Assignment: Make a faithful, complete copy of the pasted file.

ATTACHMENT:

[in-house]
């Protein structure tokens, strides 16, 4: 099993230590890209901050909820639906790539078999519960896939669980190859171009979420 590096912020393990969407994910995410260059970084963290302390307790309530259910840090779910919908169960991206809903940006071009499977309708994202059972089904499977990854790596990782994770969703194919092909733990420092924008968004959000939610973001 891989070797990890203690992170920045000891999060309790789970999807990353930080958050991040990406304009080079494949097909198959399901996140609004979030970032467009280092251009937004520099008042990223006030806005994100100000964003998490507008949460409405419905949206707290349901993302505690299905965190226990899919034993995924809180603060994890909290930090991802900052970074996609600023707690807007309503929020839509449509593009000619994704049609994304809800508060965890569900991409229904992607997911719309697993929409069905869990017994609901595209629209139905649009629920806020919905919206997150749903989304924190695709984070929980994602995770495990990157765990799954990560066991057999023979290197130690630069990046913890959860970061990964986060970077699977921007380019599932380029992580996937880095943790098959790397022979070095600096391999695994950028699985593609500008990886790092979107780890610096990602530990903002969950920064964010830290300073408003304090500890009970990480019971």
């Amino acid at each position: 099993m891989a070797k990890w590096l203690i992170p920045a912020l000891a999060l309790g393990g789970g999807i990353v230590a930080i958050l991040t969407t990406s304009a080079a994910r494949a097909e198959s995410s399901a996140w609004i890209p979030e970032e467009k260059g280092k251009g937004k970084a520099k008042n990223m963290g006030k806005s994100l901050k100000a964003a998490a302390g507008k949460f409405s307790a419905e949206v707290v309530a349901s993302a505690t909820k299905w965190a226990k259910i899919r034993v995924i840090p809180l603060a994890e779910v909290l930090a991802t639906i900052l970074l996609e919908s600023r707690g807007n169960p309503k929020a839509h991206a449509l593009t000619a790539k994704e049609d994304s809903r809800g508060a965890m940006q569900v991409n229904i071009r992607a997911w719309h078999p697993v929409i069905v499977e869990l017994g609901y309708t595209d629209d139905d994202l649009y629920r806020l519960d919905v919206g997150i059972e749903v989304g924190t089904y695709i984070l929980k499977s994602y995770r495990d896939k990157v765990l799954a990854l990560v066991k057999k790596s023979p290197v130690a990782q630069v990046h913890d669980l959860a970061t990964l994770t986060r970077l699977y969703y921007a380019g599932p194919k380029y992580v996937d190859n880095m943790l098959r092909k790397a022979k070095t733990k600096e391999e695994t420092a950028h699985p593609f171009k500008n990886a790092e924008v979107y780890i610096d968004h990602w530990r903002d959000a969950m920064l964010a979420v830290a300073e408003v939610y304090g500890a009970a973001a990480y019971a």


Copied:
[in-house]
């Protein structure tokens, strides 16, 4: 099993230590890209901050909820639906790539078999519960896939669980190859171009979420 590096912020393990969407994910995410260059970084963290302390307790309530259910840090779910919908169960991206809903940006071009499977309708994202059972089904499977990854790596990782994770969703194919092909733990420092924008968004959000939610973001 891989070797990890203690992170920045000891999060309790789970999807990353930080958050991040990406304009080079494949097909198959399901996140609004979030970032467009280092251009937004520099008042990223006030806005994100100000964003998490507008949460409405419905949206707290349901993302505690299905965190226990899919034993995924809180603060994890909290930090991802900052970074996609600023707690807007309503929020839509449509593009000619994704049609994304809800508060965890569900991409229904992607997911719309697993929409069905869990017994609901595209629209139905649009629920806020919905919206997150749903989304924190695709984070929980994602995770495990990157765990799954990560066991057999023979290197130690630069990046913890959860970061990964986060970077699977921007380019599932380029992580996937880095943790098959790397022979070095600096391999695994950028699985593609500008990886790092979107780890610096990602530990903002969950920064964010830290300073408003304090500890009970990480019971």
């Amino acid at each position: 099993m891989a070797k990890w590096l203690i992170p920045a912020l000891a999060l309790g393990g789970g999807i990353v230590a930080i958050l991040t969407t990406s304009a080079a994910r494949a097909e198959s995410s399901a996140w609004i890209p979030e970032e467009k260059g280092k251009g937004k970084a520099k008042n990223m963290g006030k806005s994100l901050k100000a964003a998490a302390g507008k949460f409405s307790a419905e949206v707290v309530a349901s993302a505690t909820k299905w965190a226990k259910i899919r034993v995924i840090p809180l603060a994890e779910v909290l930090a991802t639906i900052l970074l996609e919908s600023r707690g807007n169960p309503k929020a839509h991206a449509l593009t000619a790539k994704e049609d994304s809903r809800g508060a965890m940006q569900v991409n229904i071009r992607a997911w719309h078999p697993v929409i069905v499977e869990l017994g609901y309708t595209d629209d139905d994202l649009y629920r806020l519960d919905v919206g997150i059972e749903v989304g924190t089904y695709i984070l929980k499977s994602y995770r495990d896939k990157v765990l799954a990854l990560v066991k057999k790596s023979p290197v130690a990782q630069v990046h913890d669980l959860a970061t990964l994770t986060r970077l699977y969703y921007a380019g599932p194919k380029y992580v996937d190859n880095m943790l098959r092909k790397a022979k070095t733990k600096e391999e695994t420092a950028h699985p593609f171009k500008n990886a790092e924008v979107y780890i610096d968004h990602w530990r903002d959000a969950m920064l964010a979420v830290a300073e408003v939610y304090g500890a009970a973001a990480y019971a």